Former lightweight champions Livingstone Bramble and Ray Mancini will reunite for the first time in 28 years when they attend the 3rd Annual Ring 10 Extravaganza tomorrow at Marina Del Rey in Throgs Neck, New York. The last time they were seen together was on February 16, 1985 when the two men battled in a rematch for the WBA lightweight championship at the Lawlor Events Center in Reno, Nevada.
Bramble (22-1-1, 14 KO's) became the second world champion to hail from the Virgin Islands (the first being the late Emile Griffith) when he defeated Mancini for the WBA lightweight title on June 1, 1984 by fourteenth round TKO. An eccentric character and Rastafarian, Bramble had been rumored to practice witchcraft and used snakes, chickens and voodoo dolls in preparation for the rematch. He promised to maim and destroy Mancini, intensifying the bad blood that already existed between them.
With speculation that this would be his last fight, Mancini (29-2, 23 KO's) entered the rematch looking to regain the title that he lost to the quirky Bramble eight months earlier. Once the sweetheart of boxing, Mancini was still impacted by the November 1982 ring death of Duk-koo Kim that unfairly de-railed his career to a great extent. A victory over Bramble to avenge his second professional loss could have, perhaps, helped to ease some of the pain.
Mancini would not be stopped this time, but he would not be allowed victory either.
Much like their first fight, Mancini was the busier and more aggressive fighter. Pressing the action, Mancini would bury his head inside while letting his hands go with short punches, but they lacked ferocity. Bramble patiently waited to counterpunch with hard right hands and uppercuts that often snapped back the head of his shorter opponent.
Mancini's face showed the effects of Bramble's punches, with his left eye swelling shut and a cut on the corner of his right eye that started to stream a river of blood in Round 5. It did not slow him down, however, as Mancini continued to stand toe-to-toe with the champion and kept working throughout the fight. Yet, Bramble was the fresher and overall more effective fighter even though he did not step on the gas and go for the kill.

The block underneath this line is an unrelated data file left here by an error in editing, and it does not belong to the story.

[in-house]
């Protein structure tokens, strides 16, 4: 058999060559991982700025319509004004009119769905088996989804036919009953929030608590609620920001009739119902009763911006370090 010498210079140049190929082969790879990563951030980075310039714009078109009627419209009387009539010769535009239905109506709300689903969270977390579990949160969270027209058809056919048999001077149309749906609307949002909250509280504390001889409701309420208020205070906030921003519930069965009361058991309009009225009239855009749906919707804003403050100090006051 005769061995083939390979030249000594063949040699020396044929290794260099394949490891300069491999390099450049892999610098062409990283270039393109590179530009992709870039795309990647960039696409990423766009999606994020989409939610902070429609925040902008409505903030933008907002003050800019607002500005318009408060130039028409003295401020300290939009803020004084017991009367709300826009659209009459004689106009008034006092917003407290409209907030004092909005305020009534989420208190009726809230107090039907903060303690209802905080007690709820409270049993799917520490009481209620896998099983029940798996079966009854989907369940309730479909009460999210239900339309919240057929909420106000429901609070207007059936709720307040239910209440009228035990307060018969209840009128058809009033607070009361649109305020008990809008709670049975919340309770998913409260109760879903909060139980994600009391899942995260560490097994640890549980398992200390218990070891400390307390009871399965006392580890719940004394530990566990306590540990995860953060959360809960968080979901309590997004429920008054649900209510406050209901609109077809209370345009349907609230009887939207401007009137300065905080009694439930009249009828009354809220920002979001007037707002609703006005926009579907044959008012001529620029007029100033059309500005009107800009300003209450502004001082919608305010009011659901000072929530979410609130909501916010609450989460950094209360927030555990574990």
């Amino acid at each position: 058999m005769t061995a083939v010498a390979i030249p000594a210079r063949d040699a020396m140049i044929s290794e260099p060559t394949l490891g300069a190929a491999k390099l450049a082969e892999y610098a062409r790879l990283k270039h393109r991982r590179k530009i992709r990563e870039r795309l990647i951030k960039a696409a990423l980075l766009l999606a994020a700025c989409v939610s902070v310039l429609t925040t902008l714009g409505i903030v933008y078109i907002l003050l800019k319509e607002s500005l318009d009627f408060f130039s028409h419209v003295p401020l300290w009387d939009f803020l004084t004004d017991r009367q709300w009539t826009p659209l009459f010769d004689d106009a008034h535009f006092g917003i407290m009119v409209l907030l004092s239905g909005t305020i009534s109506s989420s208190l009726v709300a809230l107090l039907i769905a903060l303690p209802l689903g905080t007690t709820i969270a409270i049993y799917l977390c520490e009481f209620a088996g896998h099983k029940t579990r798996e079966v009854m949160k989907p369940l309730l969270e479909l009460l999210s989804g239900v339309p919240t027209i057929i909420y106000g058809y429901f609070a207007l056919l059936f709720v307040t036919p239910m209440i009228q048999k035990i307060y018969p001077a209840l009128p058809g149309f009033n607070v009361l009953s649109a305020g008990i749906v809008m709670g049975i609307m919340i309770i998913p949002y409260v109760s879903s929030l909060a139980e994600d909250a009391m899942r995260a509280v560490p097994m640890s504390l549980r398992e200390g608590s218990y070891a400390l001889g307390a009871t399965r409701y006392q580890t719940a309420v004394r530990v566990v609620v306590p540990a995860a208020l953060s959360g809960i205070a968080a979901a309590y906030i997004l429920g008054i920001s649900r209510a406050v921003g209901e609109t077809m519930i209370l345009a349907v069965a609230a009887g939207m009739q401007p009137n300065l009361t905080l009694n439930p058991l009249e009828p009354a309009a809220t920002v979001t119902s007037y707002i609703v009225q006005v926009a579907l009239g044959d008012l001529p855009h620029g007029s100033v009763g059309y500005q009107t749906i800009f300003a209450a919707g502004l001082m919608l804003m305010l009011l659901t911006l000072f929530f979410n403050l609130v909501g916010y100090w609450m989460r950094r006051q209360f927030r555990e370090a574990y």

Although the ringside doctor kept examining Mancini's battered eyes, neither fighter ever appeared to be in any real trouble over the course of the 15-round war and there were several close rounds. It was Bramble who got the edge and won the decision by just one point on all three judges' cards with scores of 144-143, 143-142 and 143-142.
Boxing 101 saw Bramble winning by a wider margin of 144-141.
It would be exactly one year to the day that Bramble made his second title defense with a thirteenth round TKO over Tyrone Crawley on February 16, 1986 before losing the belt to the great Edwin Rosario by second round knockout in September 1986. Bramble never was able to re-capture championship form, with his two victories over Mancini being the highlight of his career. His last fight was in June 2003 and his final record stands at 40-26-3 (25 KO's).
The 23-year old Mancini temporarily retired for four years after the second loss to Bramble but returned to the ring in March 1989 to fight Hector "Macho" Camacho for the vacant WBO light welterweight title, losing a questionable split decision. He had one final fight in April 1992 against former lightweight champion Greg Haugen who stopped him in Round 7. Mancini retired with a record of 29-5 (23 KO's).
Bramble apologized after this memorable rematch "for any insult" to Mancini, acknowledging his gutsy opponent as a man who made the lightweight division one of the more popular divisions in boxing.
Both men made this one of the most entertaining rivalries in boxing, as well.
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